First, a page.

The Torah tells us that before Moshe passed away he recounted to the Jewish people of all the events that had transpired over the past forty years when they were in the desert. In so doing, he reprimanded them for their various failings at these particular times. Moshe had recounted to them the time when he had appointed judges and established a judicial system. He had said, “How can I carry your contentiousness, your burdens, and your quarrels? Provide for yourselves distinguished men, who are wise (chachamim), understanding, and well known to your tribes, and I shall appoint them as your heads.” It is understood that judges should be wise and knowledgeable so that they should be qualified to adjudicate properly. Rashi explains that the word “chachamim (wise)” is referring to people who are “kesufim”, which means people with conscience and shame. Why is it important for the wise man to have a sense of conscience and shame? If one does not have conscience he will behave as one without scruples. He could justify any decision that he chooses to render. His genius will be misdirected due to his warped perspective and thus bring about destruction. It is therefore imperative that a judge possess conscience and shame. He should have a sense of responsibility regarding the outcome of his decision.
The Gemara in Tractate Yevamos tells us there are three characteristics that are innate in every Jew. They have compassion (rachmanim), possess conscience/shame (byshanim), and have a propensity to do acts of kindness (gomlei chassadim). Since the Jewish people descend from the holy Patriarchs, who established and inculcated these characteristics into their own being, their progeny inherited them, as their spiritual heirs. The Gemara tells us that if one does not possess these characteristics, his pedigree as a Jew needs to be investigated.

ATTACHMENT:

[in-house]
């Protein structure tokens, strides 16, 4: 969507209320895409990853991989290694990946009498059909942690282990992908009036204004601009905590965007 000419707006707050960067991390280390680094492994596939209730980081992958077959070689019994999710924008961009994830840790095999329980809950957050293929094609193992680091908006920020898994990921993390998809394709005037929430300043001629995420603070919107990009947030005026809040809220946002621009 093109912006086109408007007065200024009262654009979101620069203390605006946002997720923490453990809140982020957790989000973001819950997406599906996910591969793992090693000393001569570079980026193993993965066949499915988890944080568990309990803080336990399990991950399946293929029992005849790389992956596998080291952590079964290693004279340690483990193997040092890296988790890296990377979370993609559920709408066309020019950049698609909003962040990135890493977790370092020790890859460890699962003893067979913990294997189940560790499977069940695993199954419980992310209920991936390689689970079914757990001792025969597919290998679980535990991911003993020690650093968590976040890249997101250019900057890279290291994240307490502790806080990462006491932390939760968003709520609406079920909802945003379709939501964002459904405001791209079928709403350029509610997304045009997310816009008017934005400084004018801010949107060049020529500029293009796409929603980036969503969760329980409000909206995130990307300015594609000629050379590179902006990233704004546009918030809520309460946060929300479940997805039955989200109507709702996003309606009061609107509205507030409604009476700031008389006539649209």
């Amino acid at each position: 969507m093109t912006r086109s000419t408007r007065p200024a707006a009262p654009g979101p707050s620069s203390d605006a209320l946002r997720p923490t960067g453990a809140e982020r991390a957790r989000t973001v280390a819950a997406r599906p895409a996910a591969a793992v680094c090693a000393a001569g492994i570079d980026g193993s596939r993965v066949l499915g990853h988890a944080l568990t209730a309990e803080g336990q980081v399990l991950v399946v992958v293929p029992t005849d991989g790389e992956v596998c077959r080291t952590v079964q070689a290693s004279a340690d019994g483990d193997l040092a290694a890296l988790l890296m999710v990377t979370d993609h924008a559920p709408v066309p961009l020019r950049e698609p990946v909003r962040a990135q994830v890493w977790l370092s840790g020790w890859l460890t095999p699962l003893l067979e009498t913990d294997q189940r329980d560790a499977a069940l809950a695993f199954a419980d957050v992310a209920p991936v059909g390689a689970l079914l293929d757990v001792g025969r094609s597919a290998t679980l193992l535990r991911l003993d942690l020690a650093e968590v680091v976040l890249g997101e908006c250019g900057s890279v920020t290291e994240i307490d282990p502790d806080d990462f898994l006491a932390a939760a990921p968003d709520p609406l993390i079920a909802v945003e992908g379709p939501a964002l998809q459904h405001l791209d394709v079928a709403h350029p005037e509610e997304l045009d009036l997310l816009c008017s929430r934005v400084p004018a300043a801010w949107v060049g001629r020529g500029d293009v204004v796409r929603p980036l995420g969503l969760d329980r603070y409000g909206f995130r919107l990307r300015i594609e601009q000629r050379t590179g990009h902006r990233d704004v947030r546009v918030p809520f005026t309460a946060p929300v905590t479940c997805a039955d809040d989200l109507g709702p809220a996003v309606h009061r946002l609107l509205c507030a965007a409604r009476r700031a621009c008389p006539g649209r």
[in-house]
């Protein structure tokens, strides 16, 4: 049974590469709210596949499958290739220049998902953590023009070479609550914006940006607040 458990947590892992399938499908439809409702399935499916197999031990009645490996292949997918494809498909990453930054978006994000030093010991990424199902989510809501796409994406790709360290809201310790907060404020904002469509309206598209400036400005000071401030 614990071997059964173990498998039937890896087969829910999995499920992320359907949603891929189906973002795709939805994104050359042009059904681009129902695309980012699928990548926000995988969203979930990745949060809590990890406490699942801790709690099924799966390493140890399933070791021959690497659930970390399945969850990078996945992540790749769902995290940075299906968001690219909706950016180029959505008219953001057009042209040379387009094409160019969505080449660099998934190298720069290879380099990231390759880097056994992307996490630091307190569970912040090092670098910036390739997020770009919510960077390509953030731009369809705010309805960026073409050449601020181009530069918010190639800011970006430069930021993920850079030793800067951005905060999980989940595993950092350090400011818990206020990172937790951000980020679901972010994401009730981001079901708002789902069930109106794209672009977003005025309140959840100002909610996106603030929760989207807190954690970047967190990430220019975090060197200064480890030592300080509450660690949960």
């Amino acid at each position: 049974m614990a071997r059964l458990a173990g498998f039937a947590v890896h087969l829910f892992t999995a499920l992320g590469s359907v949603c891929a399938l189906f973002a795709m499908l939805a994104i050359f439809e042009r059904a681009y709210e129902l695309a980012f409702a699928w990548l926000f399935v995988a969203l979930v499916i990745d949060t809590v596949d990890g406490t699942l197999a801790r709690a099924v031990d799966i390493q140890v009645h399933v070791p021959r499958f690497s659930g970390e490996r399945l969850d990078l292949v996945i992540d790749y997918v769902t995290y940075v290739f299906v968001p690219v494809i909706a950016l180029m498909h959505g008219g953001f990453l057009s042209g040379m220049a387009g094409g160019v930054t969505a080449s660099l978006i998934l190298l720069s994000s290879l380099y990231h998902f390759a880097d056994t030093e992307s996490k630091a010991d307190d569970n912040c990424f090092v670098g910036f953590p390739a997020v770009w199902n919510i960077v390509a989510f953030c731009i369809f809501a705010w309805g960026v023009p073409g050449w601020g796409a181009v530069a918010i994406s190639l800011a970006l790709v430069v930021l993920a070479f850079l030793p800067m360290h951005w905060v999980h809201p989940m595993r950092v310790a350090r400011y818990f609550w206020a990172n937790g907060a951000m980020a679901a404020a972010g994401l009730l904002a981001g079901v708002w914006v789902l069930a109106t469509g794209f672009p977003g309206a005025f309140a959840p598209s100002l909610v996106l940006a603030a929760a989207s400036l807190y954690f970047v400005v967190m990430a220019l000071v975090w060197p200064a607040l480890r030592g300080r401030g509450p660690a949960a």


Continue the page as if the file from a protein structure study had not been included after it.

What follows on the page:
The Midrash tells us that when G’d begins to punish the nations of the world for their transgressions, He continues to do so until they are destroyed. This is because when Divine Retribution comes upon the nations, rather than repenting and attributing the retribution to their failings, they become defiant and rebel against G’d to an even greater degree. Since the nations of the world do not possess the innate characteristic of conscience/shame, they are lacking the capacity to acknowledge that they have failed and thus deserving of punishment. Therefore, G’d continues to punish them until they are destroyed. In contrast, when He punishes the Jewish people for their spiritual failings, they address their predicament and begin to reflect to come upon the cause of their travails. Ultimately this will lead them to repent. This stems from their innate characteristic of conscience/shame.
The Gemara in Tractate Avodah Zorah tells us that the world is intended to exist for six thousand years. The first two thousand years of existence, the world was devoid of spirituality; nevertheless, G’d maintained it. During this period of time the world was destroyed through the Great Flood and there was the dispersion of the families of existence at the time of the Tower of Babel. Nevertheless, because of His Attribute of Kindness, G’d allowed existence to continue. The second two thousand-year period is referred to as the years of Torah. This era began when Avraham, our Patriarch recognized G’d. The last two thousand-year period is the era of Moshiach.